In a speech on April 27, 2016, then-presidential candidate Donald Trump addressed his foreign policy as making decisions to “put the interests of the American people and American security above all else … ‘America First’ [would] be the major and overriding theme of [his] administration,” according to the Washington Post. Although his statement rallied a large base of support, its nationalist rhetoric is extremely destructive to the international system of collaboration and collective security. 

Paul Ryan should never have become Speaker of the House

Paul Ryan should never have become Speaker of the House

BY LILY REAVIS ’21

Paul Ryan’s April 11 announcement that he will not seek re-election is indicative of a much larger problem — Ryan should never have been elected to Speaker of the House. In allowing him to even reach that position, the GOP has bitten off more than it can chew, and the effects are becoming increasingly obvious with the approaching midterm elections. 

If the E.U. stands for anything it must stand against Hungary

BY MADELINE FITZGERALD ’21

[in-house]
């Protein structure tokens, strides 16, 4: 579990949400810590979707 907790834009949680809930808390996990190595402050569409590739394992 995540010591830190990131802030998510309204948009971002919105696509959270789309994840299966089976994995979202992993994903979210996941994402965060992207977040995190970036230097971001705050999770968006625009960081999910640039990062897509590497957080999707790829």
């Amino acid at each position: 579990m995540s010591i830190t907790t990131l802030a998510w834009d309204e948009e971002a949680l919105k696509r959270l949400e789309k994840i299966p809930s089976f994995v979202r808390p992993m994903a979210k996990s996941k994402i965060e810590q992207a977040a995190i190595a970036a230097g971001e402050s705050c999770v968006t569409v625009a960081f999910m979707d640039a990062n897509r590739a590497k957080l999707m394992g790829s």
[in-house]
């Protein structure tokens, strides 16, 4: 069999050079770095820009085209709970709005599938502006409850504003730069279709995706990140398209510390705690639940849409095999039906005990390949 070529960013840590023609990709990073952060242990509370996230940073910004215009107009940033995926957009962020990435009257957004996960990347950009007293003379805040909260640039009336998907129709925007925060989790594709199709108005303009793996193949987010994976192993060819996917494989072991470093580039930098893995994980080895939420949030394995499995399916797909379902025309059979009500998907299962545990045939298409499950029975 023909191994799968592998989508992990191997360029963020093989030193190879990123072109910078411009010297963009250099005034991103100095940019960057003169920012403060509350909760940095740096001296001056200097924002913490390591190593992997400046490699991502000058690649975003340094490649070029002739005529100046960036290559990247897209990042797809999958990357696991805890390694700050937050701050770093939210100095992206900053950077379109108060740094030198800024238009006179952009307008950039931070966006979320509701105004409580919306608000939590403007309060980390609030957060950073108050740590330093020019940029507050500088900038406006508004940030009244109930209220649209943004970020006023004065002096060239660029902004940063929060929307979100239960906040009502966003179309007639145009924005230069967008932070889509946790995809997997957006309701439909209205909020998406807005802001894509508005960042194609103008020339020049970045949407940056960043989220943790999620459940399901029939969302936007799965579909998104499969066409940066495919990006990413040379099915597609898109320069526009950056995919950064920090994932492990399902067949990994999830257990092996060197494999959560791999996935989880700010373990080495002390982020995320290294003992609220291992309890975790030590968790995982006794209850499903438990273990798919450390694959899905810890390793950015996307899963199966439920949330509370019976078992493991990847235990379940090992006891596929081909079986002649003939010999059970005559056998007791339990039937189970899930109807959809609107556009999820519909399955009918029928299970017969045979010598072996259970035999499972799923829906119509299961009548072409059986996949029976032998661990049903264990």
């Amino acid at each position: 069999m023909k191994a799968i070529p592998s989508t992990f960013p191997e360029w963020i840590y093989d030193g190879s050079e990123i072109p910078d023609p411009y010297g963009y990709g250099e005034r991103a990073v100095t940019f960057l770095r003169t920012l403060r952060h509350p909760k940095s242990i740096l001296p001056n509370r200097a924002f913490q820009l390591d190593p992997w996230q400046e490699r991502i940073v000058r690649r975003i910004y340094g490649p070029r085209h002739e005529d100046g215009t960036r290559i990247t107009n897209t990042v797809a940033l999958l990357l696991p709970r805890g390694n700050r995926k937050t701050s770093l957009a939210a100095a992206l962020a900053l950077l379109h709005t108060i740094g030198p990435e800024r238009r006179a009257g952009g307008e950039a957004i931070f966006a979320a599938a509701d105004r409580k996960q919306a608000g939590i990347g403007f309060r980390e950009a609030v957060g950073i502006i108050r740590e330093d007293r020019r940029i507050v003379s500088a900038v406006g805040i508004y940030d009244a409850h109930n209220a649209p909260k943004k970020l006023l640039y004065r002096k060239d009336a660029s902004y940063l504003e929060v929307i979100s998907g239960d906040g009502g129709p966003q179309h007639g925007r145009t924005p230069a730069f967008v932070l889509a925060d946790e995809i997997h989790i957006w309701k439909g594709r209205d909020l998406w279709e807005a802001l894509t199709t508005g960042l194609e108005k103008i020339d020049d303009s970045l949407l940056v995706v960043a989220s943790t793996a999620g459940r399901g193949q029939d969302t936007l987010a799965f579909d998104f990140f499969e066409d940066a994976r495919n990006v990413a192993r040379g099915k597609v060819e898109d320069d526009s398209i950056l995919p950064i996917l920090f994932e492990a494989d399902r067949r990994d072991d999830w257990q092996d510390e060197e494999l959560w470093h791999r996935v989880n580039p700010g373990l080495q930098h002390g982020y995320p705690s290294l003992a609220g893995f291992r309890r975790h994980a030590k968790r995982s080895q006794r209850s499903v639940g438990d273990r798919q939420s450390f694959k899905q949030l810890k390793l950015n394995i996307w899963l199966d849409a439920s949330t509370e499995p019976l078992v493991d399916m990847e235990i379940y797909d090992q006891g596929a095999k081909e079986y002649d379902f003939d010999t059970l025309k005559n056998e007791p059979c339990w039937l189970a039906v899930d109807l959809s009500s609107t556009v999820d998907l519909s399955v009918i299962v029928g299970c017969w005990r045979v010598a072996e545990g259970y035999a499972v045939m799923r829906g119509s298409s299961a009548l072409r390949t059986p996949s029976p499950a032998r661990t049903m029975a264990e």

Too often, the most noble of institutions and the most admirable of ideas are the ones which, when instituted, quickly become the most disappointing and meaningless. Today, the EU clearly illustrates this phenomenon. Their website states that the EU aims to “combat social exclusion and discrimination” and claims that values such as equality and respect for human dignity “are common to the member countries in a society in which inclusion, tolerance, justice, solidarity and non-discrimination prevail.” These goals, however, belie a major issue. Hungary is a member country. Hungary, where a quasi-state-owned media promotes bigotry. Hungary, where the prime minister brags about his “illiberal democracy.” Hungary, where the government erodes liberty, in all its forms. If the EU truly stands for its claimed values, it cannot continue to stand with Hungary.